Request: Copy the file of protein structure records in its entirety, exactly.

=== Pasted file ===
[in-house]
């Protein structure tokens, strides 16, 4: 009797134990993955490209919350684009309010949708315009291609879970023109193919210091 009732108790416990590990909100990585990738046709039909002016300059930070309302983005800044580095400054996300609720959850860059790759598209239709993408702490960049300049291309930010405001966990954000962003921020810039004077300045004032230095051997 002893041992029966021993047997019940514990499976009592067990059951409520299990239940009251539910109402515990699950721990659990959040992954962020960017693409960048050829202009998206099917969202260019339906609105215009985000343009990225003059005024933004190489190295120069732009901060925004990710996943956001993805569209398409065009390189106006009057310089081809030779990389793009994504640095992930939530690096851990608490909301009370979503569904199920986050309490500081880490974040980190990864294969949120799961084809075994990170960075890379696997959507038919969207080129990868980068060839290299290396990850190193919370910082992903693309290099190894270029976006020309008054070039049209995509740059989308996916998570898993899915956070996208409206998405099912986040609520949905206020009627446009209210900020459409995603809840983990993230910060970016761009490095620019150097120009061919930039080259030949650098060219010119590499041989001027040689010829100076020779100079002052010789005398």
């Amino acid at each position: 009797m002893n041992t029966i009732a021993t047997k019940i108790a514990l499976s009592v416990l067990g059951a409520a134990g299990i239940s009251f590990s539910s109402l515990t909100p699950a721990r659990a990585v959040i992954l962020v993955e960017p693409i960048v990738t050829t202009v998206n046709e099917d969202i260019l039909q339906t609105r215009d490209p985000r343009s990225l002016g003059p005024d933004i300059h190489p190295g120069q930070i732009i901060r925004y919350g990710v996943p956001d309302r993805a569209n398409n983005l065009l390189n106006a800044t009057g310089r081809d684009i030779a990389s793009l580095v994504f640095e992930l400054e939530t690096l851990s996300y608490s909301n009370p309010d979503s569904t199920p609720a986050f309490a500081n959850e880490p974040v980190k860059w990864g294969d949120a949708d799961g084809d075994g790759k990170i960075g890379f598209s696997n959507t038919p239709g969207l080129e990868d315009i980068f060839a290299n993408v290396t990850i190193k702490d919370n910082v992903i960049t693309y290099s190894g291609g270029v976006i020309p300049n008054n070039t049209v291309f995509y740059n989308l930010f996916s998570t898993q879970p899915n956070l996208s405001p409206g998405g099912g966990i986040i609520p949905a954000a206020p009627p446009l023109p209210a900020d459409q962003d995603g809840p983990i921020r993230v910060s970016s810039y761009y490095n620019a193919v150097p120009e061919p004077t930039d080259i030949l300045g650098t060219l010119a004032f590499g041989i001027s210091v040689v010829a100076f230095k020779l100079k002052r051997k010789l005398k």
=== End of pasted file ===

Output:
[in-house]
């Protein structure tokens, strides 16, 4: 009797134990993955490209919350684009309010949708315009291609879970023109193919210091 009732108790416990590990909100990585990738046709039909002016300059930070309302983005800044580095400054996300609720959850860059790759598209239709993408702490960049300049291309930010405001966990954000962003921020810039004077300045004032230095051997 002893041992029966021993047997019940514990499976009592067990059951409520299990239940009251539910109402515990699950721990659990959040992954962020960017693409960048050829202009998206099917969202260019339906609105215009985000343009990225003059005024933004190489190295120069732009901060925004990710996943956001993805569209398409065009390189106006009057310089081809030779990389793009994504640095992930939530690096851990608490909301009370979503569904199920986050309490500081880490974040980190990864294969949120799961084809075994990170960075890379696997959507038919969207080129990868980068060839290299290396990850190193919370910082992903693309290099190894270029976006020309008054070039049209995509740059989308996916998570898993899915956070996208409206998405099912986040609520949905206020009627446009209210900020459409995603809840983990993230910060970016761009490095620019150097120009061919930039080259030949650098060219010119590499041989001027040689010829100076020779100079002052010789005398």
């Amino acid at each position: 009797m002893n041992t029966i009732a021993t047997k019940i108790a514990l499976s009592v416990l067990g059951a409520a134990g299990i239940s009251f590990s539910s109402l515990t909100p699950a721990r659990a990585v959040i992954l962020v993955e960017p693409i960048v990738t050829t202009v998206n046709e099917d969202i260019l039909q339906t609105r215009d490209p985000r343009s990225l002016g003059p005024d933004i300059h190489p190295g120069q930070i732009i901060r925004y919350g990710v996943p956001d309302r993805a569209n398409n983005l065009l390189n106006a800044t009057g310089r081809d684009i030779a990389s793009l580095v994504f640095e992930l400054e939530t690096l851990s996300y608490s909301n009370p309010d979503s569904t199920p609720a986050f309490a500081n959850e880490p974040v980190k860059w990864g294969d949120a949708d799961g084809d075994g790759k990170i960075g890379f598209s696997n959507t038919p239709g969207l080129e990868d315009i980068f060839a290299n993408v290396t990850i190193k702490d919370n910082v992903i960049t693309y290099s190894g291609g270029v976006i020309p300049n008054n070039t049209v291309f995509y740059n989308l930010f996916s998570t898993q879970p899915n956070l996208s405001p409206g998405g099912g966990i986040i609520p949905a954000a206020p009627p446009l023109p209210a900020d459409q962003d995603g809840p983990i921020r993230v910060s970016s810039y761009y490095n620019a193919v150097p120009e061919p004077t930039d080259i030949l300045g650098t060219l010119a004032f590499g041989i001027s210091v040689v010829a100076f230095k020779l100079k002052r051997k010789l005398k």